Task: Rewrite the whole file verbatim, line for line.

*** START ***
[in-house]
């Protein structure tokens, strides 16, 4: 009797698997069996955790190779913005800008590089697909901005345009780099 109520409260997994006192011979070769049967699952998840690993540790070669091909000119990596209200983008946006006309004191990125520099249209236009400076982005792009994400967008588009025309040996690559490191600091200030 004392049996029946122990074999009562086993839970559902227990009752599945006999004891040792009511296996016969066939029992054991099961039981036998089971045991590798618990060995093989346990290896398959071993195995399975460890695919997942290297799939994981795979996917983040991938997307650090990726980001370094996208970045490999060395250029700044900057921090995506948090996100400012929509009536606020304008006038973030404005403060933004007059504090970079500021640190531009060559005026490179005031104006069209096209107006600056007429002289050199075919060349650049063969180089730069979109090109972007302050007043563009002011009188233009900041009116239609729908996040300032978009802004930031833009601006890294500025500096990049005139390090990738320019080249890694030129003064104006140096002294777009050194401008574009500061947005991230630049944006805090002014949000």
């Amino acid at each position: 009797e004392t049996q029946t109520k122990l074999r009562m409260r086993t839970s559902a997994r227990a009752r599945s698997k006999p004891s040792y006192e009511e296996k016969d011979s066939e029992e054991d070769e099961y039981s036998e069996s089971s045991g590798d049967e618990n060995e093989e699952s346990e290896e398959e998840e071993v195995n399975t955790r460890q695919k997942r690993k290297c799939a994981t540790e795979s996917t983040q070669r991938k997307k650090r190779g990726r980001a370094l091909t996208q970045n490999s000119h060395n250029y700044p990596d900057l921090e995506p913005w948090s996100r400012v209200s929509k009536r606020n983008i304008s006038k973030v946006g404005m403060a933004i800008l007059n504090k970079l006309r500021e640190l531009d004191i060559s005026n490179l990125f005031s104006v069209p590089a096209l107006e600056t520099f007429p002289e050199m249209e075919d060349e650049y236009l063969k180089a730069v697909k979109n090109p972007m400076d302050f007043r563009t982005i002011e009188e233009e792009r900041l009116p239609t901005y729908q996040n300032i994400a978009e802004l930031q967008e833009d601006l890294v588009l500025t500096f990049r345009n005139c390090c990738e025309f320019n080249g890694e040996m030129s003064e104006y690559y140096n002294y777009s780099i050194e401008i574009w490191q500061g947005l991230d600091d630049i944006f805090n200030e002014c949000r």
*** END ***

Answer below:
[in-house]
């Protein structure tokens, strides 16, 4: 009797698997069996955790190779913005800008590089697909901005345009780099 109520409260997994006192011979070769049967699952998840690993540790070669091909000119990596209200983008946006006309004191990125520099249209236009400076982005792009994400967008588009025309040996690559490191600091200030 004392049996029946122990074999009562086993839970559902227990009752599945006999004891040792009511296996016969066939029992054991099961039981036998089971045991590798618990060995093989346990290896398959071993195995399975460890695919997942290297799939994981795979996917983040991938997307650090990726980001370094996208970045490999060395250029700044900057921090995506948090996100400012929509009536606020304008006038973030404005403060933004007059504090970079500021640190531009060559005026490179005031104006069209096209107006600056007429002289050199075919060349650049063969180089730069979109090109972007302050007043563009002011009188233009900041009116239609729908996040300032978009802004930031833009601006890294500025500096990049005139390090990738320019080249890694030129003064104006140096002294777009050194401008574009500061947005991230630049944006805090002014949000």
């Amino acid at each position: 009797e004392t049996q029946t109520k122990l074999r009562m409260r086993t839970s559902a997994r227990a009752r599945s698997k006999p004891s040792y006192e009511e296996k016969d011979s066939e029992e054991d070769e099961y039981s036998e069996s089971s045991g590798d049967e618990n060995e093989e699952s346990e290896e398959e998840e071993v195995n399975t955790r460890q695919k997942r690993k290297c799939a994981t540790e795979s996917t983040q070669r991938k997307k650090r190779g990726r980001a370094l091909t996208q970045n490999s000119h060395n250029y700044p990596d900057l921090e995506p913005w948090s996100r400012v209200s929509k009536r606020n983008i304008s006038k973030v946006g404005m403060a933004i800008l007059n504090k970079l006309r500021e640190l531009d004191i060559s005026n490179l990125f005031s104006v069209p590089a096209l107006e600056t520099f007429p002289e050199m249209e075919d060349e650049y236009l063969k180089a730069v697909k979109n090109p972007m400076d302050f007043r563009t982005i002011e009188e233009e792009r900041l009116p239609t901005y729908q996040n300032i994400a978009e802004l930031q967008e833009d601006l890294v588009l500025t500096f990049r345009n005139c390090c990738e025309f320019n080249g890694e040996m030129s003064e104006y690559y140096n002294y777009s780099i050194e401008i574009w490191q500061g947005l991230d600091d630049i944006f805090n200030e002014c949000r």